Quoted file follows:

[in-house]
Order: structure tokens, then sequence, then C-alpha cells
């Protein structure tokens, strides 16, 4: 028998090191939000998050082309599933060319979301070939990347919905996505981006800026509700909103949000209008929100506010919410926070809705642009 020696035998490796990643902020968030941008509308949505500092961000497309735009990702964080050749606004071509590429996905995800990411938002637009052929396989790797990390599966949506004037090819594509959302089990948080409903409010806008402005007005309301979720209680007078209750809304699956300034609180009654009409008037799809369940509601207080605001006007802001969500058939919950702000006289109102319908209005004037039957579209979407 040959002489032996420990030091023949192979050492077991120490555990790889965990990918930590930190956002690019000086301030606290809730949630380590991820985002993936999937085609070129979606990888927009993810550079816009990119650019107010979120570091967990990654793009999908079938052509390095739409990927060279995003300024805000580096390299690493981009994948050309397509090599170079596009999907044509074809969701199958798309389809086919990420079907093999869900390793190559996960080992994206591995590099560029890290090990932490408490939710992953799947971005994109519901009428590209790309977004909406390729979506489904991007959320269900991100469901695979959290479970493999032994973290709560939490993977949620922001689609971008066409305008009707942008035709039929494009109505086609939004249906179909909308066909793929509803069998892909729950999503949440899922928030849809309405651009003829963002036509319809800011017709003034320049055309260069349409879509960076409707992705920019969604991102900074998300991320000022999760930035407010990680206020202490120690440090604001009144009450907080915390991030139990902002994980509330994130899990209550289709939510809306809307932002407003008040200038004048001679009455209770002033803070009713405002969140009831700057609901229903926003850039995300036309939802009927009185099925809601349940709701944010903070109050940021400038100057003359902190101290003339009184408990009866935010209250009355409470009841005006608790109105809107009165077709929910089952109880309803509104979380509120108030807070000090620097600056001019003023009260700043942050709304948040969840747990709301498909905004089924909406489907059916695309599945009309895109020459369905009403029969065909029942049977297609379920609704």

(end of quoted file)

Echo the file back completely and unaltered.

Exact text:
[in-house]
Order: structure tokens, then sequence, then C-alpha cells
């Protein structure tokens, strides 16, 4: 028998090191939000998050082309599933060319979301070939990347919905996505981006800026509700909103949000209008929100506010919410926070809705642009 020696035998490796990643902020968030941008509308949505500092961000497309735009990702964080050749606004071509590429996905995800990411938002637009052929396989790797990390599966949506004037090819594509959302089990948080409903409010806008402005007005309301979720209680007078209750809304699956300034609180009654009409008037799809369940509601207080605001006007802001969500058939919950702000006289109102319908209005004037039957579209979407 040959002489032996420990030091023949192979050492077991120490555990790889965990990918930590930190956002690019000086301030606290809730949630380590991820985002993936999937085609070129979606990888927009993810550079816009990119650019107010979120570091967990990654793009999908079938052509390095739409990927060279995003300024805000580096390299690493981009994948050309397509090599170079596009999907044509074809969701199958798309389809086919990420079907093999869900390793190559996960080992994206591995590099560029890290090990932490408490939710992953799947971005994109519901009428590209790309977004909406390729979506489904991007959320269900991100469901695979959290479970493999032994973290709560939490993977949620922001689609971008066409305008009707942008035709039929494009109505086609939004249906179909909308066909793929509803069998892909729950999503949440899922928030849809309405651009003829963002036509319809800011017709003034320049055309260069349409879509960076409707992705920019969604991102900074998300991320000022999760930035407010990680206020202490120690440090604001009144009450907080915390991030139990902002994980509330994130899990209550289709939510809306809307932002407003008040200038004048001679009455209770002033803070009713405002969140009831700057609901229903926003850039995300036309939802009927009185099925809601349940709701944010903070109050940021400038100057003359902190101290003339009184408990009866935010209250009355409470009841005006608790109105809107009165077709929910089952109880309803509104979380509120108030807070000090620097600056001019003023009260700043942050709304948040969840747990709301498909905004089924909406489907059916695309599945009309895109020459369905009403029969065909029942049977297609379920609704």